When is it SMART to Not Pick the Low Price Option?
The video above shows the results of the failure of the “upstream” dam at a Vale mining site in Brazil. More than 300 people were killed when the tailings and water rushed downstream flooding a city. Now five people have been arrested as prosecutors consider murder charges for three Vale employees and two contractors involved in certifying the safety of the dam. Here is more about the arrest from The Mercury News: https://www.mercurynews.com/2019/01/29/murder-warrants-in-brazil-dam-break-death-toll-over-300-expected/
First, why do dams like this exist? To hold tailings that must be kept underwater to prevent the release of acid in waters downstream.
Why did this dam fail? Of course, we don’t know yet. But we do know that the first contractors who evaluated it would not certify it as safe so a second set of contractors were hired and they certified the dam to be stable.
Mine tailing dams are different from other dams because mine dams are expanded as mining occurs and the tailings grow. Thus, unlike a water dam, the mining tailings dam is being continually expanded.
The old way to build these dams is called an “upstream” dam. Here is a drawing depicting the construction of an upstream tailings dam from the Klohn Crippen Berger website:
These dams tend to be less stable than a newer type dam called a Centreline Tailings Dame shown below:
The upstream tailings dams has been outlawed in locations that have high seismic activity and have now been outlawed in Brazil. However, they have been used for hundreds of years and can be safe in areas with low seismic activity and lower rainfall/water flow when properly designed and maintained.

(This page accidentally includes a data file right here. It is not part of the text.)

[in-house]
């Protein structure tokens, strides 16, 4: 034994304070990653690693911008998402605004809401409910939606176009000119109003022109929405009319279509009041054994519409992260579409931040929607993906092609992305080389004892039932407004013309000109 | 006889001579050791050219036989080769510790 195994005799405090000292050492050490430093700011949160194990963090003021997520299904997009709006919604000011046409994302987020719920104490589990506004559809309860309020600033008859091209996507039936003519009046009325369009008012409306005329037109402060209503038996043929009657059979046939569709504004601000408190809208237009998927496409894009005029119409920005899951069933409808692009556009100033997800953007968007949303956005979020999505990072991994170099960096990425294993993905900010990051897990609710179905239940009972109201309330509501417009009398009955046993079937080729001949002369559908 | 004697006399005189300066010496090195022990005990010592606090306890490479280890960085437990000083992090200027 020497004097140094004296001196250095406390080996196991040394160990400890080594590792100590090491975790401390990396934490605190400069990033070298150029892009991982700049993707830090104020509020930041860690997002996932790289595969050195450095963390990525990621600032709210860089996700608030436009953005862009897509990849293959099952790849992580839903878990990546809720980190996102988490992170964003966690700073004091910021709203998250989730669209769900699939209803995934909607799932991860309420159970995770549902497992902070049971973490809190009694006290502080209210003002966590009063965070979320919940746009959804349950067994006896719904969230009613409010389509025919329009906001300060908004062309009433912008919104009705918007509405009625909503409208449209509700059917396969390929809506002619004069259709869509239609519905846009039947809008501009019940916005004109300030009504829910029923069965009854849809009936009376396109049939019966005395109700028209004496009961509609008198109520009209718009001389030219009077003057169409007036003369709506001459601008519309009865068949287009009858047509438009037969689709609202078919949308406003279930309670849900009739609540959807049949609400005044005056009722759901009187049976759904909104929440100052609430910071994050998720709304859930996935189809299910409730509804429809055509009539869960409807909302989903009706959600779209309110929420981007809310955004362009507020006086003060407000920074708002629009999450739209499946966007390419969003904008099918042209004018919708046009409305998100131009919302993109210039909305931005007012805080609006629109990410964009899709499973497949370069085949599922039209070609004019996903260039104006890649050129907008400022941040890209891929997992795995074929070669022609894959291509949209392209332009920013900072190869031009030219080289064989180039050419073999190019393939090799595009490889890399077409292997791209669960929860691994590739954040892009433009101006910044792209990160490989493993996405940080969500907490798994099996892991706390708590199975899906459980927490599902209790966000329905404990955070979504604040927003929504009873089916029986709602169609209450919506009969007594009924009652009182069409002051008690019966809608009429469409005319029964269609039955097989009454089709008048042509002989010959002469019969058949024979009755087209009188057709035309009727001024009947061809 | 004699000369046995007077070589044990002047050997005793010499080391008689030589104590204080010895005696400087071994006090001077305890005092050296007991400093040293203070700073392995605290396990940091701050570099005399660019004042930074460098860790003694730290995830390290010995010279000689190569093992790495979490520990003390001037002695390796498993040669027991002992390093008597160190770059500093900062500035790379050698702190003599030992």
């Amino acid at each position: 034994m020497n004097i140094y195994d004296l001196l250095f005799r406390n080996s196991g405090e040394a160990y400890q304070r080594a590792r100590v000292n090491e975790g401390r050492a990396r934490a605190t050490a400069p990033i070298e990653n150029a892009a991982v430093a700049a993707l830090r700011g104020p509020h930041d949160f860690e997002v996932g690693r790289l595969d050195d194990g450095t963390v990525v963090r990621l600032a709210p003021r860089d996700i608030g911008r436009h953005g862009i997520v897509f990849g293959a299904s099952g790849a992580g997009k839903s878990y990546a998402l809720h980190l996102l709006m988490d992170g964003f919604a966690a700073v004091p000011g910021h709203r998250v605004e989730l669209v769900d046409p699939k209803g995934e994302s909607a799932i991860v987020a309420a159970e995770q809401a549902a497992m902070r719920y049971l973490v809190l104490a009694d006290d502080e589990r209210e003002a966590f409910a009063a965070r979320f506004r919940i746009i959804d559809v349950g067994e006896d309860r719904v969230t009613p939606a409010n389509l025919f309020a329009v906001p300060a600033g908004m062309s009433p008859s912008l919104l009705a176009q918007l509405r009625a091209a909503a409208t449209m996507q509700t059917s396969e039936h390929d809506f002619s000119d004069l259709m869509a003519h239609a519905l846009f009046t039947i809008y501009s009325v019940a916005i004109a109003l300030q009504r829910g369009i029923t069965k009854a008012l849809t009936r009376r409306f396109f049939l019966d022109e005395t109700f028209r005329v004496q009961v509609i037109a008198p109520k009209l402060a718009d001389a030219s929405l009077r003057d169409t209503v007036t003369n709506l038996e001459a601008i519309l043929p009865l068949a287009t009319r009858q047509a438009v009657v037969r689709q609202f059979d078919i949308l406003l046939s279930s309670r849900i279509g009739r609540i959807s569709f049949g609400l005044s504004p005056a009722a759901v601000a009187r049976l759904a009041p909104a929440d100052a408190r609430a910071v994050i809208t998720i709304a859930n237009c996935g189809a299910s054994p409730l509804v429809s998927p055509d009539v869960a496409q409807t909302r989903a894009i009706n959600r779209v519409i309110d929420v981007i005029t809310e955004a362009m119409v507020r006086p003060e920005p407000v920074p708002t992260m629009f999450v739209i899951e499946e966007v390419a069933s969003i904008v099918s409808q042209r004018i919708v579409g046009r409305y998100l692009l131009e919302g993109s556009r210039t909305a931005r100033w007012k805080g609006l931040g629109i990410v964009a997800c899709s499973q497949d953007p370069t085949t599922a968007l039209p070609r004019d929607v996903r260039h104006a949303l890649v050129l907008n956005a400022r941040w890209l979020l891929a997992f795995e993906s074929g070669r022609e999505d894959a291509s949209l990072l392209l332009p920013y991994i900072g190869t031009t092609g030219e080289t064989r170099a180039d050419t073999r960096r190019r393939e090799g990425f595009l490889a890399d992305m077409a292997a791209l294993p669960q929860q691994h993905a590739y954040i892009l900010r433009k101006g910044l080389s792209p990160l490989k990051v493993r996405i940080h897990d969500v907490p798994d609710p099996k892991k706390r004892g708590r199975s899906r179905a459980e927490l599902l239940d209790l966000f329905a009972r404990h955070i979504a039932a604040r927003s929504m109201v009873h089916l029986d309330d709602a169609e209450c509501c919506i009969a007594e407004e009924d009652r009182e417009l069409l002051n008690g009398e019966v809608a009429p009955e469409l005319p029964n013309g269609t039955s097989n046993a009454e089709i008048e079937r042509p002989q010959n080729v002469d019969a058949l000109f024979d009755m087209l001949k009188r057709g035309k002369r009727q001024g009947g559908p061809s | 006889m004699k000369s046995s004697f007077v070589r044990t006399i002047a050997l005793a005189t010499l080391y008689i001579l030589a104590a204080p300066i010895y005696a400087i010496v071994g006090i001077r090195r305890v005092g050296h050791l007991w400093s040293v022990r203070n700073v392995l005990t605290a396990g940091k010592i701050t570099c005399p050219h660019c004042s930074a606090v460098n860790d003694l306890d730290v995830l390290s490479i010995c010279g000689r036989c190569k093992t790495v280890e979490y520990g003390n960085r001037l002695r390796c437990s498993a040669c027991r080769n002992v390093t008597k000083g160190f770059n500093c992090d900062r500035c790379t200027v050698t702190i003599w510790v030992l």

Here is a link to the British Columbia, Canada, Standard for tailings dam design and maintenance published in 2017: https://www2.gov.bc.ca/assets/gov/farming-natural-resources-and-industry/mineral-exploration-mining/documents/health-and-safety/code-review/health_safety_and_reclamation_code_2017_rev.pdf
Which type of tailings dam costs more? You guessed it, the centerline dam. Knowing what they know now, what would the owners of Vale Mines wish they had invested in in Brazil? I am not a dam designer, but I would bet that it certainly would not be the failed dam that has opened them up for criminal charges,
Sometimes managers get away with choosing the cheap, less safe answer. Sometimes they might get a chance to reevaluate that decision (for example, when inspectors hired to certify a dam say that they can’t certify the dam as stable).
Admiral Rickover called the decisions that must be made when inconvenient problems are identified – “Facing the Facts.”
Managers must face the facts and make the unpopular decision that value safety over production and cost. That decision is smart when the cost of a major accident is considered in the calculation.
Hindsight is 20/20. But, when faced with significant risk, managers’ foresight must be just as good. It is management’s job to keep major accidents from happening by making the correct tough decisions and facing the facts.
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